7

I'm trying to make a class work with Arduino, however it doesn't seem to trigger properly. The code is compiling perfectly, and it's supposed to control the leg of an hexapod. Also, the example sweep works on this servo, so no problem here. However, the servo is not actually moving. I'm thinking it has something to do with the order of declaring the variables:

#include <Servo.h>

// Abstract each leg, so only those functions can be accessed
class Leg {
  // Actions that can be triggered from outside
  public:
    Leg(int hipPin, int kneePin);
    void up();

  // These should be only available for the leg
  private:
    Servo hip;
    Servo knee;
  };

Leg::Leg(int hipPin, int kneePin) {
  hip.attach(hipPin);
  knee.attach(kneePin);
  }

// Testing the leg: move it up
void Leg::up() {
  for(int pos = 0; pos < 180; pos += 1) {
    hip.write(pos);
    delay(15);
    }
  }


// Initialize the leg
Leg topLeft(9, 10);

void setup() {
  }

// Test the function up()
void loop() {
  topLeft.up();
  }

I'm testing only the pin 9 (leaving the 10 empty). It seems in pain, meaning, you can see the servo trembling but not moving really at 0 degrees.

  • Note: similar question to this one, but since the solution didn't work for me, I'm assuming it's not the same problem. Any help debugging it is also welcome (: – Francisco Presencia Aug 6 '14 at 19:52
  • Does the same setup work with the same pin when you test just the hip servo code outside of class? Does the problem only occur when the code is inside the Leg class? – Omer Aug 6 '14 at 21:03
  • Your problem may be similar to this question: arduino.stackexchange.com/questions/830/… – jfpoilpret Aug 6 '14 at 22:12
5

It looks this problem may be due to bad order of initializers calls for global variables.

In C++, the order of global variable initialization is unpredictable across different compilation units (i.e. C++ source files, not header files). Initialization order is only respected inside one compilation unit.

In your program, there are several global variables that, if initialized in the wrong order, will fail your program:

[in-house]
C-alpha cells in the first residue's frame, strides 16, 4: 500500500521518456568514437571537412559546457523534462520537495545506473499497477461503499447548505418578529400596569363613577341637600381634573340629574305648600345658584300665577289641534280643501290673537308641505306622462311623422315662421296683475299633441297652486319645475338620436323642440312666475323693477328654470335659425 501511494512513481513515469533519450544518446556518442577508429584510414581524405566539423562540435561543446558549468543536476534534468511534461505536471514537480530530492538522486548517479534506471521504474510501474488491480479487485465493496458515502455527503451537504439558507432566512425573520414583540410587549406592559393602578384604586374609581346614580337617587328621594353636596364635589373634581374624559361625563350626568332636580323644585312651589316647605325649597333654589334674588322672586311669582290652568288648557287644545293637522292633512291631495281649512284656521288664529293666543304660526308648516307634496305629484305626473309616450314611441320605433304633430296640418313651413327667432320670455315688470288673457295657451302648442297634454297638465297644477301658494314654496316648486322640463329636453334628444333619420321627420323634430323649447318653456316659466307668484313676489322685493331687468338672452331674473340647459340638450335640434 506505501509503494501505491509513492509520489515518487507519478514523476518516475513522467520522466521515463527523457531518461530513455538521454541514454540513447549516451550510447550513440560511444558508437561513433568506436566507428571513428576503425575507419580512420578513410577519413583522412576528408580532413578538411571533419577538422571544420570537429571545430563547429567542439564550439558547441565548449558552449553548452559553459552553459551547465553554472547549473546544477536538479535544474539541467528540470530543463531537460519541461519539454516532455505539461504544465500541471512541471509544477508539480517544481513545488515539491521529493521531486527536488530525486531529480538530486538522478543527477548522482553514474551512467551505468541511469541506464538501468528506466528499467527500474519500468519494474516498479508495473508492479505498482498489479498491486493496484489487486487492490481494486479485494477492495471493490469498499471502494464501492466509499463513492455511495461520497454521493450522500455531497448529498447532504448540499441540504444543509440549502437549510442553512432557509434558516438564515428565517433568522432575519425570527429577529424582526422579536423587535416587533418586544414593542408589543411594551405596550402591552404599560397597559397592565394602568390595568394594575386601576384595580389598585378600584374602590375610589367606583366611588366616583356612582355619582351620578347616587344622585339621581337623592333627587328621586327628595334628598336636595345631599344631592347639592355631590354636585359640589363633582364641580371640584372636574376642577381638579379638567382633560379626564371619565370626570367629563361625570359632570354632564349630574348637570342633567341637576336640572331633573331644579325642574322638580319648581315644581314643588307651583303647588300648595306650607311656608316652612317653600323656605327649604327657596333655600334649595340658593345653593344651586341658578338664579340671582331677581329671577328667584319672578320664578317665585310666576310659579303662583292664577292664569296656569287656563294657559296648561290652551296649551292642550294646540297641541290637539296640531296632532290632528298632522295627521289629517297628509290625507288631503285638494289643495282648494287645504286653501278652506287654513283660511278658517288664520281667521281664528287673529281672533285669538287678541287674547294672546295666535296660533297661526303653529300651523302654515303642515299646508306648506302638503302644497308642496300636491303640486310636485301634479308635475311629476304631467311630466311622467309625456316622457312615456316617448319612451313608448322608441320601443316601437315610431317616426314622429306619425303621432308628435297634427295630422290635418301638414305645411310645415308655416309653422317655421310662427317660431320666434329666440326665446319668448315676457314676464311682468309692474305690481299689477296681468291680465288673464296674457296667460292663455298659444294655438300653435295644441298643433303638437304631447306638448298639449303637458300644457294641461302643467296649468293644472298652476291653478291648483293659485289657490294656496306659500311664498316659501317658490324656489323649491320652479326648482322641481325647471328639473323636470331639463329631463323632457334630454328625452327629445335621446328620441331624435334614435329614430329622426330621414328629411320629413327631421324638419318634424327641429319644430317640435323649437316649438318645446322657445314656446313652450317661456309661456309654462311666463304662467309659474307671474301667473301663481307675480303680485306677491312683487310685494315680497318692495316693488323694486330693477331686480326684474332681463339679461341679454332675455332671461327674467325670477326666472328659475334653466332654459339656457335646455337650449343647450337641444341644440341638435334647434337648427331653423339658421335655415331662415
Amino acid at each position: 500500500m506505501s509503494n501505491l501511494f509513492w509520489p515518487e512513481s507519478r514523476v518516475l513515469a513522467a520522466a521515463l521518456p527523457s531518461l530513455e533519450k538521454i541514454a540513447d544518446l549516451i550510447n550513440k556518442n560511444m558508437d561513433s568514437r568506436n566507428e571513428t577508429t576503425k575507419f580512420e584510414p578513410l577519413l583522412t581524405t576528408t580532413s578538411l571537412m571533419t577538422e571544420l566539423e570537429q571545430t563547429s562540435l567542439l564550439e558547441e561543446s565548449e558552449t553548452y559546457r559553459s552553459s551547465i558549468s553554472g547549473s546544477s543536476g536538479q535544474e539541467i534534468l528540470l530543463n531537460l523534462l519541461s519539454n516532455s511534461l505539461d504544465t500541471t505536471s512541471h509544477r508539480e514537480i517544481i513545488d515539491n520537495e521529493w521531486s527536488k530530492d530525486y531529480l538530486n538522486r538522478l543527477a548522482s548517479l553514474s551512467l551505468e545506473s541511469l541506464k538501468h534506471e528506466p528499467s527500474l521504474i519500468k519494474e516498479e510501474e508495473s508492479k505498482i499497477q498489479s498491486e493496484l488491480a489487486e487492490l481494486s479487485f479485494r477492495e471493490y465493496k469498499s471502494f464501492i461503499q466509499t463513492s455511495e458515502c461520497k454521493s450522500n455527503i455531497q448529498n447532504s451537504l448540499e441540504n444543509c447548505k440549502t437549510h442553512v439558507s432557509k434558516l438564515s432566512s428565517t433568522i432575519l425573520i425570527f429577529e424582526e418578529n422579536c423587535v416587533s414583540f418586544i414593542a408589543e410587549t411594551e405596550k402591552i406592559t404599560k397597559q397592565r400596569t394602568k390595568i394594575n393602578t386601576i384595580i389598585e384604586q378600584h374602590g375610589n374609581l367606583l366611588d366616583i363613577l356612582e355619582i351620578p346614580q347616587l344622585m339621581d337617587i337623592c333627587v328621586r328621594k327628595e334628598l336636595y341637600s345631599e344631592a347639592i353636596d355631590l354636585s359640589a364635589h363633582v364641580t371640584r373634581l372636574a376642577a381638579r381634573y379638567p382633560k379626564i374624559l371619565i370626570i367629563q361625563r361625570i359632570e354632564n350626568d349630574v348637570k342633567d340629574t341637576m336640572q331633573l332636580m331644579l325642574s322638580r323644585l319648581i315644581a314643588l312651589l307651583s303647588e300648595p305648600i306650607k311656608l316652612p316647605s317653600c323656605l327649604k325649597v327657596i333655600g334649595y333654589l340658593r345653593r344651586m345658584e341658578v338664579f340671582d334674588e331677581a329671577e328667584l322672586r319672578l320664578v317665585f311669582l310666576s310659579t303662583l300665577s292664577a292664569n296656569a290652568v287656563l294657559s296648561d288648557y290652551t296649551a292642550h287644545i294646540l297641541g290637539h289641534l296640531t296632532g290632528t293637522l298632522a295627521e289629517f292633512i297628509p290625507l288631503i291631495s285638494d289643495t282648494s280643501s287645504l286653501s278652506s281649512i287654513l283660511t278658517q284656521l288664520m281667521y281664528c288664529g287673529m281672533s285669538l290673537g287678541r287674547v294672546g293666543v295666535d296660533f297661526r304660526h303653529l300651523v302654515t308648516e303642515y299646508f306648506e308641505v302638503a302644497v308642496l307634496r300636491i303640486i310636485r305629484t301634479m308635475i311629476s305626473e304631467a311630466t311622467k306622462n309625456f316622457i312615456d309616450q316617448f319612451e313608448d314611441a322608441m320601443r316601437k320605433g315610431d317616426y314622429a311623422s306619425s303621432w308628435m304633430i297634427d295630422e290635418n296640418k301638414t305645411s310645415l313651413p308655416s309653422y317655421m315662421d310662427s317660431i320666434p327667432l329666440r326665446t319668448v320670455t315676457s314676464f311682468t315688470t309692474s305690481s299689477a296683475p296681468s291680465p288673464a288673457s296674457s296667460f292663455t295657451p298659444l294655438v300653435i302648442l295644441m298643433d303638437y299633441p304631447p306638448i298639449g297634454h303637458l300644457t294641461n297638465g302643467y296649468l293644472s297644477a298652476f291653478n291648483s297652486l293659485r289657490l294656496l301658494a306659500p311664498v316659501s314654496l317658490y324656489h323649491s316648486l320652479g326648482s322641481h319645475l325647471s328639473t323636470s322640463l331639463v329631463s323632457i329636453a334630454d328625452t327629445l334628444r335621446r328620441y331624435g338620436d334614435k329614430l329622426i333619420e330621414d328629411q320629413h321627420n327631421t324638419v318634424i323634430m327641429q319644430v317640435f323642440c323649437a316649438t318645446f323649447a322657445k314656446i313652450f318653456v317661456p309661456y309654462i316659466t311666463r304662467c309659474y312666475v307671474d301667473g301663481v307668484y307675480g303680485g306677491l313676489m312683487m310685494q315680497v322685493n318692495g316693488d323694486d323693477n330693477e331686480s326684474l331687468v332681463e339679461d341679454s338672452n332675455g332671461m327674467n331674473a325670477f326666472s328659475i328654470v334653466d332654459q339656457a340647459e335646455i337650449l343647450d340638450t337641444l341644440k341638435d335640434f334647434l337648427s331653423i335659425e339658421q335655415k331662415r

• Leg topLeft; this is your class instance
  • servo_t servos[MAX_SERVOS];, int8_t Channel[_Nbr_16timers ]; and uint8_t ServoCount = 0; all defined in Servo.cpp

Calling Servo.attach() requires that the 3 variables above have already been initialized, which you cannot be sure of.

How can you fix that?

By not performing the attach() in Leg constructor but delegating it to some kind of init() method that you can call from setup():

class Leg {
    // Actions that can be triggered from outside
    public:
    void init(int hipPin, int kneePin);
    void up();

    // These should be only available for the leg
    private:
    Servo hip;
    Servo knee;
};

Leg::init(int hipPin, int kneePin) {
    hip.attach(hipPin);
    knee.attach(kneePin);
}

// Testing the leg: move it up
void Leg::up() {
    for(int pos = 0; pos < 180; pos += 1) {
        hip.write(pos);
        delay(15);
    }
}

// Declare the leg
Leg topLeft;

void setup() {
    // Initialize the leg
    topLeft.init(9, 10);
}

// Test the function up()
void loop() {
    topLeft.up();
}
  • Just for clarification, the initialization order of global variables is not defined only between different translation units. In the same translation unit, it is the order of their definitions. – Omer Aug 7 '14 at 5:38
  • +1 this is gold, the explanation just solved about 100% of the unresolved problems I've ever had with arduino and C++. Thank you, I'll test it when I get home. – Francisco Presencia Aug 7 '14 at 6:11
  • @Omer thanks for the clarification which I had forgotten to include. I have just edited my answer. – jfpoilpret Aug 7 '14 at 19:26

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